5. LONDON/BENGALURU - Broadcom Inc (AVGO.O) sent a shockwave through the global chipmaking industry on Friday with its forecast that U.S.-China trade tensions and the ban on doing business with Huawei Technologies would knock $2 billion off the company’s sales this year. FILE PHOTO: Broadcom Limited company logo is pictured on an office building in Rancho Bernardo The forecast, included in the company’s second quarter results late on Thursday, was the hardest evidence yet of the damage President Donald Trump’s trade war with Beijing may do to the global industry. Shares in Broadcom fell 10% in early trading in New York, wiping more than $11 billion off the market value of the company, previously based in Asia but now with its headquarters and main listing in the United States. U.S. chipmakers Qualcomm , Applied Materials Inc, Intel Corp , Advanced Micro Devices Inc. (AMD) and Xilinx Inc were all down between 2.5% and 4%. That followed similar falls for European peers including ASML , STMicroelectronics , Infineon , and AMS . “We’ll see a very sharp impact simply because (there are) no purchases allowed and there’s no obvious substitution in place,” Chief Executive Officer Hock Tan told a conference call with analysts in relation to the Huawei ban. Broadcom, which got $900 million in revenue from Huawei last year, also said, however, that the forecast cut “extends beyond one particular customer.” “We’re talking about uncertainty in our marketplace, uncertainty because of the - of demand in the form of order reduction as the supply chain out there constricts - compress, so to speak,” Tan added. The semiconductor industry has been grappling with slowing demand since the second half of 2018 with bellwether Texas Instruments warning in April that a cyclical downturn could last for another two years. That has related chiefly to signs that mobile phone markets in some major economies are increasingly saturated while mass demand in new areas like self-driving cars and internet of things devices for homes and offices is still developing. The geopolitical risks from the trade conflict and Huawei ban are an additional shock. “It’s not just Huawei, it’s deeper than that. Visibility is shot. OEMs [carmakers] aren’t ordering. Inventory concerns, which were supposed to ease, have not gone away,” said one European trader. “Goodbye H2 recovery hopes!” Broadcom, known for communications chips that power Wi-Fi, Bluetooth and GPS connectivity in smartphones, is also a major supplier to Apple Inc (AAPL.O) and shares of the iPhone maker were down nearly 1% premarket. The CEO of chipmaker Micron Technology also said the ban on Huawei brings uncertainty and disturbance to the semiconductor industry. “It’s a broad-based decline they are now predicting,” said Neil Campling, tech analyst at London-based asset manager Mirabaud. “This is unlikely to be Broadcom specific but a trend to expect in H2 this year. A rebound for the chip sector, which many hope for, is highly unlikely.” Source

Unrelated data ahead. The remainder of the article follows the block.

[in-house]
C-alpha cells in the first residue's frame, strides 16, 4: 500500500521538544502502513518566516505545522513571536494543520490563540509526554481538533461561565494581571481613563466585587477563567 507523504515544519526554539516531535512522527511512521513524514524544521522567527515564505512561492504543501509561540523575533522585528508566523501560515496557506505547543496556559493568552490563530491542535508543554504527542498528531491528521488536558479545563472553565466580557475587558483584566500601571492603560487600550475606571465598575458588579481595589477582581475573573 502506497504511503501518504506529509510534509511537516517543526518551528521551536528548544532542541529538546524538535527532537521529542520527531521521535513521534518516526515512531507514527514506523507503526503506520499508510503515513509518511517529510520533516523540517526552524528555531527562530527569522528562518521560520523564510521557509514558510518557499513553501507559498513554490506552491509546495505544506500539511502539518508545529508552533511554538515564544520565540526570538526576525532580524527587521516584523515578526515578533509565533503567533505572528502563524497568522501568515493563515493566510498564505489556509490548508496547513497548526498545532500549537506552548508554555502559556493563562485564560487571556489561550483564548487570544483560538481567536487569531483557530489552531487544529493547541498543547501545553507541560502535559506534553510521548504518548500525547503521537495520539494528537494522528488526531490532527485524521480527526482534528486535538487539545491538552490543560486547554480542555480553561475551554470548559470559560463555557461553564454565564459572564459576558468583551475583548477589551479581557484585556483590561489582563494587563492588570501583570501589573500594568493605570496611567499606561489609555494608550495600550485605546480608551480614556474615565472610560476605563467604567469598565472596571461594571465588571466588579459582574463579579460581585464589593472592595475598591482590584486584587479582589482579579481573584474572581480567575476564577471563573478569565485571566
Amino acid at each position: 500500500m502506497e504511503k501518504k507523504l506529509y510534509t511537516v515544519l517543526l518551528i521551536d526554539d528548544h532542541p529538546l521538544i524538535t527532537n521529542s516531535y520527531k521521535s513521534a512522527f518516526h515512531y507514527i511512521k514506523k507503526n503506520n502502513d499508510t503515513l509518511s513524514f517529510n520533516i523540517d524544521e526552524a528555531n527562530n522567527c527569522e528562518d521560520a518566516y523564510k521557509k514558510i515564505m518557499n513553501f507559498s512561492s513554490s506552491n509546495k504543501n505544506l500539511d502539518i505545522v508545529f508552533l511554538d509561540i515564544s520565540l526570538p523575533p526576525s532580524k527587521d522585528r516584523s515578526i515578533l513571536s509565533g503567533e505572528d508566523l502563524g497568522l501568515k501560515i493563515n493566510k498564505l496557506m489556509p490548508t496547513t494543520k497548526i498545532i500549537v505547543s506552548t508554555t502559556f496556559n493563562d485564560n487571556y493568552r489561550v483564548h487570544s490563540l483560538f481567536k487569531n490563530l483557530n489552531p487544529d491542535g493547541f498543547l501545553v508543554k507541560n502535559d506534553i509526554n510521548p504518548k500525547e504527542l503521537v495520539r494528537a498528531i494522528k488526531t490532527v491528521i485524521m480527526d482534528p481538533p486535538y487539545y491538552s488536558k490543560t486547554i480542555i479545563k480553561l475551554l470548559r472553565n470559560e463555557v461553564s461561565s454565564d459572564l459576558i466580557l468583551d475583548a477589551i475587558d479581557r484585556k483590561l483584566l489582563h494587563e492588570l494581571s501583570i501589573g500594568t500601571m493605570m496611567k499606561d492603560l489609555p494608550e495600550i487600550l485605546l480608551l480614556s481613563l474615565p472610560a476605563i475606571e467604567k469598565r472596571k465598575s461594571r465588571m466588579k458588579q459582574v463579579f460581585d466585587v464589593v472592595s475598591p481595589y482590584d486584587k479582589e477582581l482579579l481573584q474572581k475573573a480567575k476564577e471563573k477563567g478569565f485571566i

6. Broadcom "disappointed with the outcome" after Trump barred Broadcom's proposed takeover of Qualcomm on national security grounds Broadcom has formally abandoned its pursuit of rival Qualcomm following an order signed by US President Donald Trump earlier this week barring it from buying the US semiconductor company. The company explained that it has scrapped talks with Qualcomm and will not seek to use forthcoming board elections to try and fill Qualcomm's board with its own nominees - a move it had been planning in a bid to persuade stockholders to go over the head of the Qualcomm board. Broadcom said it was "disappointed with the outcome", but had no choice to drop plans when President Trump intervened this week. Trump said that the government had come across "credible evidence" that a merger between the two companies "threatens to impair the national security of the US". That followed a report by the Committee on Foreign Investment in the United States (CFIUS) warning that key technology could fall into the wrong hands if the deal were to go through. However, Broadcom hit back, saying it "strongly disagrees that its proposed acquisition of Qualcomm raises any national security concerns". In a statement, Treasury Secretary Steve Mnuchin supported the decision. He said: "This decision is based on the facts and national security sensitivities related to this particular transaction only." He added that the government is not trying to "make any other statement about Broadcom or its employees, including its thousands of hard working and highly skilled US employees". Broadcom, though, had struggled to make the case for its proposed deal, with Qualcomm claiming that its bid drastically undervalued the company and, especially, the potential of its 5G mobile communications technology. As part of its attempts to persuade Qualcomm stockholders, and US government and regulators Broadcom promised to shift its headquarters to the US. This, though, failed to convince CFIUS. The firm added that it will "continue to move forward with its redomiciliation process" and will "comply" with the US government's decision. More Info On This At Reuters Source